Tonight we come to the end of the first cycle of speeches in Job as Job responds to Zophar’s counsel in 12-14. These three chapters are split up into two large sections, and one short comment at the end. First in 12:1-13:19 Job rebukes his friends for how they’ve counseled him so far. Second in 13:20-14:17 he pleads with God, asking Him to grant him two specific requests. Lastly in 14:18-22 Job leaves us with a final word of despair. Since these three sections are large we’ll go through them in smaller chunks to see how they fit together as a whole.
Job’s Rebuke (12:1-13:19)
First look to 12:1-6, “No doubt you are the people, and wisdom will die with you. But I have understanding as well as you; I am not inferior to you. Who does not know such things as these? I am a laughingstock to my friends; I, who called to God and he answered me, a just and blameless man, am a laughingstock. In the thought of one who is at ease there is contempt for misfortune; it is ready for those whose feet slip. The tents of robbers are at peace, and those who provoke God are secure, who bring their god in their hand.”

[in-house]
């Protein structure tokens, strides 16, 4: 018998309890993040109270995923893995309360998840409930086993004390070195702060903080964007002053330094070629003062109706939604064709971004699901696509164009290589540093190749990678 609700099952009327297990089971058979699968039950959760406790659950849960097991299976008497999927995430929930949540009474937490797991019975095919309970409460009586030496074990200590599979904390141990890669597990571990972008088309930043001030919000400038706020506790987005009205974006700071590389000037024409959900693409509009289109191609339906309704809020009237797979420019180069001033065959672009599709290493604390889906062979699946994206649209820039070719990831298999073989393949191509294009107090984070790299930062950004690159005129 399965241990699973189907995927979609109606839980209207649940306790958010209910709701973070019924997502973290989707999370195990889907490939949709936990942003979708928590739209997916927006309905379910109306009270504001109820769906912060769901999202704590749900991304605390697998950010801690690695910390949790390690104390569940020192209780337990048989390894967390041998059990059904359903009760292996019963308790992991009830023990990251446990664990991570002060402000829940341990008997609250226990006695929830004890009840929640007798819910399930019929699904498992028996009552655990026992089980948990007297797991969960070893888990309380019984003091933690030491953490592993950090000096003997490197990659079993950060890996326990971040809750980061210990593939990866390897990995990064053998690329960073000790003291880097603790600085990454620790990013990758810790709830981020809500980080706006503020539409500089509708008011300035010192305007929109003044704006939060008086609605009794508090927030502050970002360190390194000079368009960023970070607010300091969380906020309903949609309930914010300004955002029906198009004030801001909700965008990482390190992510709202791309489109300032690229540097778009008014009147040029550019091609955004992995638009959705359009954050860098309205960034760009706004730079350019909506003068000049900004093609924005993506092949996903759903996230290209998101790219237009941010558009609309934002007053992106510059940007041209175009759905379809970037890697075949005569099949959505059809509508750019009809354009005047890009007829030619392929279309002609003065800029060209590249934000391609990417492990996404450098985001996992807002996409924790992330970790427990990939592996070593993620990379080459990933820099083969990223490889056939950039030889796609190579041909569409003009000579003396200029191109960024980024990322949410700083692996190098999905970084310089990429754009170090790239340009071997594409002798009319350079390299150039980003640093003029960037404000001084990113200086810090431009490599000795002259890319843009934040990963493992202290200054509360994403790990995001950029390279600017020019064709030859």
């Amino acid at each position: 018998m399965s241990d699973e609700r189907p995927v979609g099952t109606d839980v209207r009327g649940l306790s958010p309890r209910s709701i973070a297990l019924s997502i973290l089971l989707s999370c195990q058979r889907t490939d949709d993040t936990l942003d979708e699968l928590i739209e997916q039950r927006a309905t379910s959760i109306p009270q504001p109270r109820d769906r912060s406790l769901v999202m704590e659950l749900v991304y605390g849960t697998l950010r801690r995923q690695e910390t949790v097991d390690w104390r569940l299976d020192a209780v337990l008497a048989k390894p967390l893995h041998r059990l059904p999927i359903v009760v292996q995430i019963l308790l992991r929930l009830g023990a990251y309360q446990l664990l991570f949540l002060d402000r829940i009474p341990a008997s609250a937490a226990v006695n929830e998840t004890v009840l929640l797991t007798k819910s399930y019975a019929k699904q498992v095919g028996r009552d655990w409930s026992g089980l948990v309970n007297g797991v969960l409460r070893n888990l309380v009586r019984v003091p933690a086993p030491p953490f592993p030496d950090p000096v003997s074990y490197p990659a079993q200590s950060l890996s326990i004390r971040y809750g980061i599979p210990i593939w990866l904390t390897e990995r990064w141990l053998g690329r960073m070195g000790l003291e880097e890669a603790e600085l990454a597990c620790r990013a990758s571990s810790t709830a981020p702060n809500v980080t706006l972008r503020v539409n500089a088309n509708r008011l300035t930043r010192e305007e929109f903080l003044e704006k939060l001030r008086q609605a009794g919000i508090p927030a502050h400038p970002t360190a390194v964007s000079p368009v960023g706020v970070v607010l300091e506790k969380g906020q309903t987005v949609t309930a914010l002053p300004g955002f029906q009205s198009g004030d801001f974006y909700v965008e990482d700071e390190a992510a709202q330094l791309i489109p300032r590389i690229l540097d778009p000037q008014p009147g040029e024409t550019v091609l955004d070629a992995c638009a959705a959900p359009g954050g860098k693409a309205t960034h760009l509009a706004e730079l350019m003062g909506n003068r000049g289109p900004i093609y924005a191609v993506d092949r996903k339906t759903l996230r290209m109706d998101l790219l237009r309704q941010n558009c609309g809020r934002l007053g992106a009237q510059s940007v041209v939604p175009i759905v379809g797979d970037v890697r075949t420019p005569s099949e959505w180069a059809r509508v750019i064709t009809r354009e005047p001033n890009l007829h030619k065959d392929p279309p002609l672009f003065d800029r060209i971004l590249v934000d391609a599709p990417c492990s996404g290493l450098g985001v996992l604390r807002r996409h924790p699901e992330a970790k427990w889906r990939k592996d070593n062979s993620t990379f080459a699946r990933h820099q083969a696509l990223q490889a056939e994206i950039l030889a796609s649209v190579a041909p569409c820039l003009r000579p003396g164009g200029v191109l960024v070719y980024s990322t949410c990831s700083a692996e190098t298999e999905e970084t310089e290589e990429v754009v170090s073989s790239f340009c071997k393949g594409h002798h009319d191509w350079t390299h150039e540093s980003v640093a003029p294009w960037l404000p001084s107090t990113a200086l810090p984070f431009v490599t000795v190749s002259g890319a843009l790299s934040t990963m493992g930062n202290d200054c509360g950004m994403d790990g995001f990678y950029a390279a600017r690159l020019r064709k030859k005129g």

Job begins his response to Zophar by speaking to all three of his friends. Speaking somewhat mockingly or sarcastically in v2-3 he says he’s worried that when they die wisdom will no longer be present in the world! Really though, he wants them to see how egotistical they are to think they’ve got a corner on the truth of God when he knows his stuff as well. v4 Job feels he has become a laughingstock to them. v5-6 Job says they, who are at ease, really have no understanding and no comfort to give those who suffer. Rather they who “bring God in their hand” to Job are robbing him of true comfort and causing his misfortune to increase. Job likens them as robbers who sleep in peace, when in reality they ought to be the ones who are vexed in the error of their ways, not him.